Weekly Musing: Where’s My Money?

Before becoming a writer, I had no idea there are different ways authors earn money. I’d heard about royalties mainly in connection with musicians. I’d also heard authors get advances but wasn’t completely sure what that meant. But I had no clue how complicated the system is until I started learning more about the business and based upon my own very limited experience.

There are three ways to pay an author. What most people are familiar with are royalties and advances. The third way is more common in short story and poetry markets and that is being paid up front. I’ll briefly explain each one as well as give pros and cons as I see it.

Advances: Advances are money paid to an author by the publisher ahead of a book’s publication. Most commonly it’s “advance against royalties” meaning the amount of the advance is paid based on what the publisher thinks the royalties will be.

Advances can be small for new authors to several millions for a best-selling author. Factors used to determine the amount are: size of the publisher (smaller publisher means a smaller advance), historic performance of similar books, author’s track record (newer author vs. established author), and the book’s topic (some genres and topics traditionally perform better than others). Usually the advance is paid in installments based upon manuscript milestones such as a signing bonus, when the manuscript is completed, when it’s accepted, and so on.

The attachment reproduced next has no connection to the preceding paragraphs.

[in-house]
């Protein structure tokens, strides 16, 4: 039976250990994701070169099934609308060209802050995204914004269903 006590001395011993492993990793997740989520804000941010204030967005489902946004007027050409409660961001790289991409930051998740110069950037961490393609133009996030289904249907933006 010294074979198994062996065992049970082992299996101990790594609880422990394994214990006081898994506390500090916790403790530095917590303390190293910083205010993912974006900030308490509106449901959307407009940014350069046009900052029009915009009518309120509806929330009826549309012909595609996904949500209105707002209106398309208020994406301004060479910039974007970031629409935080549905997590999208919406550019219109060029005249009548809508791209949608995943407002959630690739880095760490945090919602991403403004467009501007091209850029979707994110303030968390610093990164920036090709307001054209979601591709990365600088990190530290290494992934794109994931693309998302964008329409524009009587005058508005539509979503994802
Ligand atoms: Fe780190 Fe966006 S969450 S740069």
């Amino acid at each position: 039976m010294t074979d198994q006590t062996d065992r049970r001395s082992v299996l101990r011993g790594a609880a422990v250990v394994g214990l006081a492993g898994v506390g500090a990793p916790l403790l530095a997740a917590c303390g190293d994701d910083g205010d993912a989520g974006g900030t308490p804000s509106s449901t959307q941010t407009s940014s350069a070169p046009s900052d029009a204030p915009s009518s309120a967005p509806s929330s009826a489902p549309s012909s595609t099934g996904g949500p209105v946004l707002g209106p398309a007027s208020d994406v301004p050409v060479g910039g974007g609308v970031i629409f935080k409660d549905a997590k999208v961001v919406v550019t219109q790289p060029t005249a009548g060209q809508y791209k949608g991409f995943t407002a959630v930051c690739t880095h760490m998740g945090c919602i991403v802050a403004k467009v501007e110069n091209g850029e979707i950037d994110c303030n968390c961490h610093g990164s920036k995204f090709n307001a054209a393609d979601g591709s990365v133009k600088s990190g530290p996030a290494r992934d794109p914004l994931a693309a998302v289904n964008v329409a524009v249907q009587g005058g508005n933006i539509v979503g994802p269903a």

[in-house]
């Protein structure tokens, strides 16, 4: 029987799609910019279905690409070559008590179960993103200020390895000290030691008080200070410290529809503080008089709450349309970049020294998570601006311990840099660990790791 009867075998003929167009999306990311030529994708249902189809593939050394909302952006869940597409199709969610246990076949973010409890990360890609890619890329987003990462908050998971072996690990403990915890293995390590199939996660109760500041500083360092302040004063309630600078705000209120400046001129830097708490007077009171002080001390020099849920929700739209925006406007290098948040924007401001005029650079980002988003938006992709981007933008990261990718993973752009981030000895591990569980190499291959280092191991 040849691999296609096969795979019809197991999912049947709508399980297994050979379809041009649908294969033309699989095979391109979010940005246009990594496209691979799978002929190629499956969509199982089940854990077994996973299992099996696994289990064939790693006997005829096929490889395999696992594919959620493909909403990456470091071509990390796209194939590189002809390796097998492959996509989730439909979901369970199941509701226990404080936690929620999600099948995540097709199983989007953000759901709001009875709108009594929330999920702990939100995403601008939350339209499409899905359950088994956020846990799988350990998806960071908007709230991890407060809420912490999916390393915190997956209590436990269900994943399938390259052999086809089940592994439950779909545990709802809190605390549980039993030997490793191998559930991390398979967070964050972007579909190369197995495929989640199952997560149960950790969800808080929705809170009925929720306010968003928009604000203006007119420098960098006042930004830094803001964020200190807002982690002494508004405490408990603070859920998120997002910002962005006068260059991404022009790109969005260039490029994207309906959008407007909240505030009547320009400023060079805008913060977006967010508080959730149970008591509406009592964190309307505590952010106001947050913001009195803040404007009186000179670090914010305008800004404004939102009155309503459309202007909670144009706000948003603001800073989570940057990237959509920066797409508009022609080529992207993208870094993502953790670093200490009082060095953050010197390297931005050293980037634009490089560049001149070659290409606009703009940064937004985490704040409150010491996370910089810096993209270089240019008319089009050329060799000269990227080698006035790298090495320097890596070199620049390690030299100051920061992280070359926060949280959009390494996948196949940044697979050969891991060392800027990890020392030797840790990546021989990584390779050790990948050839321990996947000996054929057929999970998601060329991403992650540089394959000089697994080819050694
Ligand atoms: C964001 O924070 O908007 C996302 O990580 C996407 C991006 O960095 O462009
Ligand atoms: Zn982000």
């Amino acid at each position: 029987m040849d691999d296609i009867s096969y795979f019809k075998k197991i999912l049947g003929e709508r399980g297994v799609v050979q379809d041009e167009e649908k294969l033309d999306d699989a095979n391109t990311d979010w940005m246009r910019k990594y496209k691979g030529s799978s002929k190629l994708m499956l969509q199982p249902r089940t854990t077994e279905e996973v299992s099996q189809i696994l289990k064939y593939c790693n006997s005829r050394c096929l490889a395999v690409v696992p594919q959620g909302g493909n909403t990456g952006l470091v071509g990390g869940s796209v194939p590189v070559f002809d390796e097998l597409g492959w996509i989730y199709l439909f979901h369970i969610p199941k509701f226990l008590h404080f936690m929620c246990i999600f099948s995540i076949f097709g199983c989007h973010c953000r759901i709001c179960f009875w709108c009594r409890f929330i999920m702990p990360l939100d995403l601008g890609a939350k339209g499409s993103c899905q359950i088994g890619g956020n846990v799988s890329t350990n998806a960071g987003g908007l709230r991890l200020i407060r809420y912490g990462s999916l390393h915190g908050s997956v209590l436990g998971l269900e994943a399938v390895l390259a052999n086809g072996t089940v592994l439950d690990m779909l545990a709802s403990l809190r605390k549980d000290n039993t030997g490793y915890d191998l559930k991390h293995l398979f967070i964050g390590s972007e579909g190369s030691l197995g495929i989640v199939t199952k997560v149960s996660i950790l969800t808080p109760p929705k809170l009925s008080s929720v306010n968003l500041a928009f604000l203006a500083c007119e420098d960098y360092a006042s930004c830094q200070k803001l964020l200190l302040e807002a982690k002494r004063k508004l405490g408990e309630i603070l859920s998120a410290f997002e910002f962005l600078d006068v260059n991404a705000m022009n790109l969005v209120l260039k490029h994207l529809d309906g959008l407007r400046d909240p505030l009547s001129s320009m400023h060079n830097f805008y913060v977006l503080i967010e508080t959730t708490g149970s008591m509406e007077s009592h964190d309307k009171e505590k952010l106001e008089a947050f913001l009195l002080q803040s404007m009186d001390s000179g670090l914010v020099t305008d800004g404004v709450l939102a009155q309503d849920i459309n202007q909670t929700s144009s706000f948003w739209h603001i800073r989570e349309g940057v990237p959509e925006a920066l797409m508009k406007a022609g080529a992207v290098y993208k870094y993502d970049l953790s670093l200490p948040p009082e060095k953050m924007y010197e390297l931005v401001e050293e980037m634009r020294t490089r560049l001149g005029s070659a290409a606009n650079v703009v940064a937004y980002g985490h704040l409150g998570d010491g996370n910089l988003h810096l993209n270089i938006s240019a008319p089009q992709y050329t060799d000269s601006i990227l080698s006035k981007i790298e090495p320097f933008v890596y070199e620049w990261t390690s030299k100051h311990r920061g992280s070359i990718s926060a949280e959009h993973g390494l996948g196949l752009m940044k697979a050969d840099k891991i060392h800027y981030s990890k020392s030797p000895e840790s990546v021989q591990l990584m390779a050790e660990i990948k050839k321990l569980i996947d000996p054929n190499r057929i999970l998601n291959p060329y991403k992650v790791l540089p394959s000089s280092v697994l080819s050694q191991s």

One advantage of an advance is the author earns money before even selling a single copy. Another pro is it encourages the writer. I imagine it’s a thrill to know a publisher has enough confidence in your work that they want to pay you even set one word has been written. Another positive is as long as the author meets all the agreed upon expectations, their advance is guaranteed even if the book doesn’t sell enough to cover the advance.

One of the biggest cons is advances are it’s becoming less common. Paying money to an author banking on a book is successful enough the publisher recovers at least the advance is risky. There are thousands, millions of books competing for readers and very few become best sellers. Few authors are consistent best sellers so have earned their advances. Another con is if an author does get an advance, it’s going to be smaller then what the average advance used to be. Again, the publisher is taking a financial risk and a newer author without a track record is a bigger gamble then an established author. One more downside is if you have an agent, which most traditionally published authors have, you don’t keep the entire advance. An agreed upon percentage is taken out by the agent. Another con is if your book doesn’t make back the advance, you may not get another advance from your publisher for subsequent books.

Royalties: A royalty is a payment made to an author based upon the number of books sold. If an author has received an advance, royalties are paid after the publisher has sold enough copies to cover the advance. Easy enough concept to understand, however, in practice it’s the most complicated method of payment and the one which can lead disputes between author and publisher. The reason why it’s complicated is because royalties often operate on a sliding scale. This means an author’s royalty percentage depends on how many hardbacks vs. paperback vs. eBooks are sold. The list price of each version is also factored in.